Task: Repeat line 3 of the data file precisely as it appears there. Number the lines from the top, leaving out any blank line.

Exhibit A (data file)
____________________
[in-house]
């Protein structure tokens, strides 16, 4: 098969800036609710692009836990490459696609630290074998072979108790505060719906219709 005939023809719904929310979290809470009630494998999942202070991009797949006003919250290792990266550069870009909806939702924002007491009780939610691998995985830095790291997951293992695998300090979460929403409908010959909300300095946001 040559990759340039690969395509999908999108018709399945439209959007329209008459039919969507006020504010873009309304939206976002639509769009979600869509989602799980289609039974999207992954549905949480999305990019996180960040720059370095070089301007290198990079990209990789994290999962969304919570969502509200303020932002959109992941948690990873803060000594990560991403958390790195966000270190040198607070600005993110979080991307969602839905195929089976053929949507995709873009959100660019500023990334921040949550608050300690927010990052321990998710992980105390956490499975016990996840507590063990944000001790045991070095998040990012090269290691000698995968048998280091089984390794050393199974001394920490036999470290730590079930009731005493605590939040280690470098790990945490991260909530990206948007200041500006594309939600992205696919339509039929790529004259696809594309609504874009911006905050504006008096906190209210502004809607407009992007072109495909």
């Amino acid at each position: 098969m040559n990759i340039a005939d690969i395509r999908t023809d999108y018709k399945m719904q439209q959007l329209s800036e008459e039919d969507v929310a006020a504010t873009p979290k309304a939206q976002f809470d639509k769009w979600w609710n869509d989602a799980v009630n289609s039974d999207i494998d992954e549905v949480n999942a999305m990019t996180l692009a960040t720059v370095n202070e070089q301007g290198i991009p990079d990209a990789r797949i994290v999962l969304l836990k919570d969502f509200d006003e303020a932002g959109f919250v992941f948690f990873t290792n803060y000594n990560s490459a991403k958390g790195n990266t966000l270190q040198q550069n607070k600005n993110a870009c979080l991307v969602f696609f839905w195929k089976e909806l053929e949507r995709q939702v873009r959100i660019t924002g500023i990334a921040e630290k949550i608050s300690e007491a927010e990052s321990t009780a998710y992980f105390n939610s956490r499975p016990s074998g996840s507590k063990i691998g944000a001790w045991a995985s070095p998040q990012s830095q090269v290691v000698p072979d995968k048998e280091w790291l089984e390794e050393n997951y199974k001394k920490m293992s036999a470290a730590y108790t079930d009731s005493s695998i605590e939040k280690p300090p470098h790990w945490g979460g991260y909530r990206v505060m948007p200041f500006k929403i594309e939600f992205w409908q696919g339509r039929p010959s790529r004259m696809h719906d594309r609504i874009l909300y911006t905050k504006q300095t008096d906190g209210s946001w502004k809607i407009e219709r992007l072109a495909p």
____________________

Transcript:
């Amino acid at each position: 098969m040559n990759i340039a005939d690969i395509r999908t023809d999108y018709k399945m719904q439209q959007l329209s800036e008459e039919d969507v929310a006020a504010t873009p979290k309304a939206q976002f809470d639509k769009w979600w609710n869509d989602a799980v009630n289609s039974d999207i494998d992954e549905v949480n999942a999305m990019t996180l692009a960040t720059v370095n202070e070089q301007g290198i991009p990079d990209a990789r797949i994290v999962l969304l836990k919570d969502f509200d006003e303020a932002g959109f919250v992941f948690f990873t290792n803060y000594n990560s490459a991403k958390g790195n990266t966000l270190q040198q550069n607070k600005n993110a870009c979080l991307v969602f696609f839905w195929k089976e909806l053929e949507r995709q939702v873009r959100i660019t924002g500023i990334a921040e630290k949550i608050s300690e007491a927010e990052s321990t009780a998710y992980f105390n939610s956490r499975p016990s074998g996840s507590k063990i691998g944000a001790w045991a995985s070095p998040q990012s830095q090269v290691v000698p072979d995968k048998e280091w790291l089984e390794e050393n997951y199974k001394k920490m293992s036999a470290a730590y108790t079930d009731s005493s695998i605590e939040k280690p300090p470098h790990w945490g979460g991260y909530r990206v505060m948007p200041f500006k929403i594309e939600f992205w409908q696919g339509r039929p010959s790529r004259m696809h719906d594309r609504i874009l909300y911006t905050k504006q300095t008096d906190g209210s946001w502004k809607i407009e219709r992007l072109a495909p």